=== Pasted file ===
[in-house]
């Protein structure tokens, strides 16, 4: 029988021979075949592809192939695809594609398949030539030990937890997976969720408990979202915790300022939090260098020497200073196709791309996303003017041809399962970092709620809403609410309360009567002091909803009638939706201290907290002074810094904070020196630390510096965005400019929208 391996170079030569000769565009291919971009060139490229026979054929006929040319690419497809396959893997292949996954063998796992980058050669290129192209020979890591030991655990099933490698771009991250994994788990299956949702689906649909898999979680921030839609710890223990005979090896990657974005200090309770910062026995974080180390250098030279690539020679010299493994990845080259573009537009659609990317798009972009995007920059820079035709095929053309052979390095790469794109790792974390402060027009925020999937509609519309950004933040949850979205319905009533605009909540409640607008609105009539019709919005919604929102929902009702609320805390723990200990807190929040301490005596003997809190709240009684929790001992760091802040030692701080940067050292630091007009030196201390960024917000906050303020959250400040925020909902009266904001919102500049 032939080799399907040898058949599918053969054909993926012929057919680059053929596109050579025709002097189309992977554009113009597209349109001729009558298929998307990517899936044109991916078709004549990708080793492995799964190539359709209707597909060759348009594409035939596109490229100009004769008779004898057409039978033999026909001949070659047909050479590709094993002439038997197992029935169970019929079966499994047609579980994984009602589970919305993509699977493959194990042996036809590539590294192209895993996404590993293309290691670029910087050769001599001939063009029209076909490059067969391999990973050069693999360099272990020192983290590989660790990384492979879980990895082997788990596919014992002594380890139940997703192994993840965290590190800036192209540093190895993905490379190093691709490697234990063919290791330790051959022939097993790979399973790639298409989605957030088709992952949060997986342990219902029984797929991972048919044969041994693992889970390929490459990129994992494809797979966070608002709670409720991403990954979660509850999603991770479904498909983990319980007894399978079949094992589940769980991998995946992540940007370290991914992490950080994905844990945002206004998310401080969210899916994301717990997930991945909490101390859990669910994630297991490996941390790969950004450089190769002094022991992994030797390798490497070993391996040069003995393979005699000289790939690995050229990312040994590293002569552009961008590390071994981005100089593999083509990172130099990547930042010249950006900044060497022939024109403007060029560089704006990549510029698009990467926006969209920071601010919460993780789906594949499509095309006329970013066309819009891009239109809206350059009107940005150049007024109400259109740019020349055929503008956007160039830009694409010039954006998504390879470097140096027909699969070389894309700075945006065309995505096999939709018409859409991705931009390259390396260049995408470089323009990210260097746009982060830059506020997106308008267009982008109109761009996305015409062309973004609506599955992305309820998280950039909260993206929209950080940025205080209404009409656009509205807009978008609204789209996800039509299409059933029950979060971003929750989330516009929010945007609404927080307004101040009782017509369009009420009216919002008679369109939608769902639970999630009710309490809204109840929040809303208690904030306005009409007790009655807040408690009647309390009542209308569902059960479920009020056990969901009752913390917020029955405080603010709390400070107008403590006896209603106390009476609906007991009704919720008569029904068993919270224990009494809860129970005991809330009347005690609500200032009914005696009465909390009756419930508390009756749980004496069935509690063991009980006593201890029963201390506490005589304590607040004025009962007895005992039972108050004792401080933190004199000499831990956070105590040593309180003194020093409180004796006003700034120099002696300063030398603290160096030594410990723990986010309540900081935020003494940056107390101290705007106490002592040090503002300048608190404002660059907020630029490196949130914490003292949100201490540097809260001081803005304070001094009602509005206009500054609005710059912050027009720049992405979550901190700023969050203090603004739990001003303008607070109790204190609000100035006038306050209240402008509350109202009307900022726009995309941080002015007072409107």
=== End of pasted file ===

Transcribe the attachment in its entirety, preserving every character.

[in-house]
């Protein structure tokens, strides 16, 4: 029988021979075949592809192939695809594609398949030539030990937890997976969720408990979202915790300022939090260098020497200073196709791309996303003017041809399962970092709620809403609410309360009567002091909803009638939706201290907290002074810094904070020196630390510096965005400019929208 391996170079030569000769565009291919971009060139490229026979054929006929040319690419497809396959893997292949996954063998796992980058050669290129192209020979890591030991655990099933490698771009991250994994788990299956949702689906649909898999979680921030839609710890223990005979090896990657974005200090309770910062026995974080180390250098030279690539020679010299493994990845080259573009537009659609990317798009972009995007920059820079035709095929053309052979390095790469794109790792974390402060027009925020999937509609519309950004933040949850979205319905009533605009909540409640607008609105009539019709919005919604929102929902009702609320805390723990200990807190929040301490005596003997809190709240009684929790001992760091802040030692701080940067050292630091007009030196201390960024917000906050303020959250400040925020909902009266904001919102500049 032939080799399907040898058949599918053969054909993926012929057919680059053929596109050579025709002097189309992977554009113009597209349109001729009558298929998307990517899936044109991916078709004549990708080793492995799964190539359709209707597909060759348009594409035939596109490229100009004769008779004898057409039978033999026909001949070659047909050479590709094993002439038997197992029935169970019929079966499994047609579980994984009602589970919305993509699977493959194990042996036809590539590294192209895993996404590993293309290691670029910087050769001599001939063009029209076909490059067969391999990973050069693999360099272990020192983290590989660790990384492979879980990895082997788990596919014992002594380890139940997703192994993840965290590190800036192209540093190895993905490379190093691709490697234990063919290791330790051959022939097993790979399973790639298409989605957030088709992952949060997986342990219902029984797929991972048919044969041994693992889970390929490459990129994992494809797979966070608002709670409720991403990954979660509850999603991770479904498909983990319980007894399978079949094992589940769980991998995946992540940007370290991914992490950080994905844990945002206004998310401080969210899916994301717990997930991945909490101390859990669910994630297991490996941390790969950004450089190769002094022991992994030797390798490497070993391996040069003995393979005699000289790939690995050229990312040994590293002569552009961008590390071994981005100089593999083509990172130099990547930042010249950006900044060497022939024109403007060029560089704006990549510029698009990467926006969209920071601010919460993780789906594949499509095309006329970013066309819009891009239109809206350059009107940005150049007024109400259109740019020349055929503008956007160039830009694409010039954006998504390879470097140096027909699969070389894309700075945006065309995505096999939709018409859409991705931009390259390396260049995408470089323009990210260097746009982060830059506020997106308008267009982008109109761009996305015409062309973004609506599955992305309820998280950039909260993206929209950080940025205080209404009409656009509205807009978008609204789209996800039509299409059933029950979060971003929750989330516009929010945007609404927080307004101040009782017509369009009420009216919002008679369109939608769902639970999630009710309490809204109840929040809303208690904030306005009409007790009655807040408690009647309390009542209308569902059960479920009020056990969901009752913390917020029955405080603010709390400070107008403590006896209603106390009476609906007991009704919720008569029904068993919270224990009494809860129970005991809330009347005690609500200032009914005696009465909390009756419930508390009756749980004496069935509690063991009980006593201890029963201390506490005589304590607040004025009962007895005992039972108050004792401080933190004199000499831990956070105590040593309180003194020093409180004796006003700034120099002696300063030398603290160096030594410990723990986010309540900081935020003494940056107390101290705007106490002592040090503002300048608190404002660059907020630029490196949130914490003292949100201490540097809260001081803005304070001094009602509005206009500054609005710059912050027009720049992405979550901190700023969050203090603004739990001003303008607070109790204190609000100035006038306050209240402008509350109202009307900022726009995309941080002015007072409107």